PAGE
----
In the present study, there was a statistically (and clinically) significant increase in UCVA. For example, 100% of eyes in group I and 93% of eyes in group II achieved UCVA of ≥ 0.5. There was also a significant reduction in the refractive cylinder and a corresponding significant increase in the percentage of eyes within ≤ 0.5 D (25% in group I and 13.3% in group II). In both groups, vertical OCCIs were more effective than horizontal OCCIs but there was no statistically significant difference between vertical axis and horizontal axis correction. The effect was stable up to 6 months, and there was no loss of BCVA. No patient reported postoperative infection, distortion in vision, glare, or discomfort.

Our results suggest that OCCIs are a practical, effective, and easily performed method for correcting astigmatism after LASIK especially in cases with insufficient pachymetry. The procedure did not require extra expertise or expensive surgical instruments. We believed that effective results can be expected under the guidance of the special nomogram considering variables such as incision length, width and distance from the limbus. Also, long term outcomes and a larger sample are necessary.


   Acknowledgment Top


The authors thank Taha Baker for his care and diligence during writing the paper.

 
   References Top

1.Wang L, Swami A, Koch DD. Peripheral corneal relaxing incisions after excimer laser refractive surgery. J Cataract Refract Surg 2004;30:1038-44.  Back to cited text no. 1
    
2.Rashad KM. Laser in situ keratomileusis retreatment for residual myopia and astigmatism. J Refract Surg 2000;16:170-6.  Back to cited text no. 2
    
3.Kapadia MS, Krishna R, Shah S, Wilson SE. Arcuate transverse keratotomy remains a useful adjunct to correct astigmatism in conjunction with photorefractive keratectomy. J Refract Surg 2000;16:60-8.  Back to cited text no. 3
    
4.Koch DD, Sanan A. Peripheral corneal relaxing incisions for residual astigmatism after photoastigmatic keratectomy and laser in situ keratomileusis. J Refract Surg 1999;15:S238-9.  Back to cited text no. 4
    
5.Budak K, Friedman NJ, Koch DD. Limbal relaxing incisions with cataract surgery. J Cataract Refract Surg 1998;24:503-8.  Back to cited text no. 5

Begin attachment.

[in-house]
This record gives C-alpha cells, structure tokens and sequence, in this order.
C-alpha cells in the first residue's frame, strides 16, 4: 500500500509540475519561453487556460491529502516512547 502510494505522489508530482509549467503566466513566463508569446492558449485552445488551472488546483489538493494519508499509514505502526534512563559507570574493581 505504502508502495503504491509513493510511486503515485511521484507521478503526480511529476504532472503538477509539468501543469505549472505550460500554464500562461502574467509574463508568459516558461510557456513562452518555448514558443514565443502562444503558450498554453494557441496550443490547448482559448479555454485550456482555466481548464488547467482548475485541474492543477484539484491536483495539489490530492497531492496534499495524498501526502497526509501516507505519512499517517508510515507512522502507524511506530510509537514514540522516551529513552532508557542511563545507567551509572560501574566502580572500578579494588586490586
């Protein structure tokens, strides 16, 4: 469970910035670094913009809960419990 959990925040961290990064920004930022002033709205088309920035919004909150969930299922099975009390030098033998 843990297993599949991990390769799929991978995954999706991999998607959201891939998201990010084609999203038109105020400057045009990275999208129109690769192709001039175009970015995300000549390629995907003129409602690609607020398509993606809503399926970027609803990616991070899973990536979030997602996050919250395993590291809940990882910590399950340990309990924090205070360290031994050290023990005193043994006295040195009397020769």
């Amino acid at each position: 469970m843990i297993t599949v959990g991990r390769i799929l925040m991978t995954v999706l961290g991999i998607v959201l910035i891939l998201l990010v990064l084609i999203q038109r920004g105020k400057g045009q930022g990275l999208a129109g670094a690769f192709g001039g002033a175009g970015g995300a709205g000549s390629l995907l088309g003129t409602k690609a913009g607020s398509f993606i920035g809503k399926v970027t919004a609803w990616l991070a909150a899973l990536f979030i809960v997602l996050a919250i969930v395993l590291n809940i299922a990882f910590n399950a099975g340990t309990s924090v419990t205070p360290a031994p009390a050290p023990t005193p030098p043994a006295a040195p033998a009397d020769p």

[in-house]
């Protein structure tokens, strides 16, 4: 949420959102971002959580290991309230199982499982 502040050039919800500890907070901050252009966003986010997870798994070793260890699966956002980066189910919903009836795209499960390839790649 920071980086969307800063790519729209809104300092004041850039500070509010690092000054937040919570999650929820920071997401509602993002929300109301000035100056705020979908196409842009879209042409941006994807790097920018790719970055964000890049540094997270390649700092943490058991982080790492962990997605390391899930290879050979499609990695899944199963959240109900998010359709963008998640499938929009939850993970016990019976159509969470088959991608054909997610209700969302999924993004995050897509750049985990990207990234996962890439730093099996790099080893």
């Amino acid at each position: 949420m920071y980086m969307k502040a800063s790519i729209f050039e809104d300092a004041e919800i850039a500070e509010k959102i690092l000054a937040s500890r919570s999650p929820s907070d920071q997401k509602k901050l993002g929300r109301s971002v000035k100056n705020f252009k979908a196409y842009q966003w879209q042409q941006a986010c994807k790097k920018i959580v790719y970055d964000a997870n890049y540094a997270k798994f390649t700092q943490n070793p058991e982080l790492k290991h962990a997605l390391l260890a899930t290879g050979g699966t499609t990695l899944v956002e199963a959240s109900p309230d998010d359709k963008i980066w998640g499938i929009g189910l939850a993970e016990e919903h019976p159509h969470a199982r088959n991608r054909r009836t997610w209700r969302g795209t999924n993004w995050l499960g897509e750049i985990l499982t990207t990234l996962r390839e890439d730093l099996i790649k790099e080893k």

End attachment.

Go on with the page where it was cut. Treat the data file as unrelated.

6.Pfleger T, Skorpik C, Menapace R, Scholz U, Weghaupt H, Zehetmayer M. Long term course of induced astigmatism after clear corneal incision cataract surgery. J Cataract Re­fract Surg 1996;22:72-7.  Back to cited text no. 6
    
7.Lever J, Dahan E. Opposite clear corneal incisions to correct preexisting astigmatism in cataract surgery. J Cataract Refract Surg 2000;26:803-5.  Back to cited text no. 7
    
8.Holladay JT, Gravy TV, Koch DD. Calculating the surgically induced refractive change following ocular surgery. J Cataract Refract Surg 1992;18:429-43.  Back to cited text no. 8
    
9.Kapadia MS, Krishna R, Shah S, Wilson SE. Surgically induced astigmatism after photorefractive keratectomy with the excimer laser. Cornea 2000;19:174-9.  Back to cited text no. 9
    
10.Shah S, Chatterjee A, Doyle SJ, Bessant DA. Astigma­tism induced by spherical photorefractive keratectomy corrections. Ophthalmology 1997;104:1317-20.  Back to cited text no. 10
    
11.Wang L, Swamia A, Koch D. Peripheral corneal relaxing incisions after excimer laser refractive surgery. J Cataract Refract Surg 2004;30;1038-44.  Back to cited text no. 11
    
12.Gartry DS, Larkin DF, Hill AR, Ficker LA, Steele AD. Retreatment for significant regression after excimer laser photorefractive keratectomy: A prospective, randomized, masked trial. Ophthalmology 1998;105:131-41.  Back to cited text no. 12
    
13.Perez-Santonja JJ, Ayala MJ, Sakla HF, Ruíz-Moreno JM, Alió JL. Retreatment after laser in situ keratomileusis. Ophthalmol­ogy 1999;106:21-28; discussion by ME Whitten, 28.  Back to cited text no. 13
    
14.Price FW, Grene RB, Marks RG, Gonzales JS. Astigmatism reduc­tion clinical trial: A multicenter prospective evaluation of the predictability of arcuate keratotomy: Evaluation of surgical nomogram predictability. Arch Ophthalmol 1995;113:277-82.   Back to cited text no. 14
    
15.Waring GO 3 rd , Lynn MJ, Nizam A, Kutner MH, Cowden JW, Culbertson W, et al. Results of the prospective evaluation of Radial Keratectomy (PERK) study five years after surgery. Ophthalmology 1991;98:1164-76.  Back to cited text no. 15
    
16.Qammar A, Mullaney P. Paired opposite clear corneal incisions to correct preexisting astigmatism in cataract patients. J Cataract Re­fract Surg 2005;31:1167-70.   Back to cited text no. 16
    
17.Khokhar S, Lohiya P, Murugiesan V, Panda A. Corneal astigmatism correction with opposite clear corneal incisions or single clear corneal incision: Comparative analysis. J Cataract Refract Surg 2006;32:1432-7.  Back to cited text no. 17
    


    Figures

  [Figure 1], [Figure 2], [Figure 3]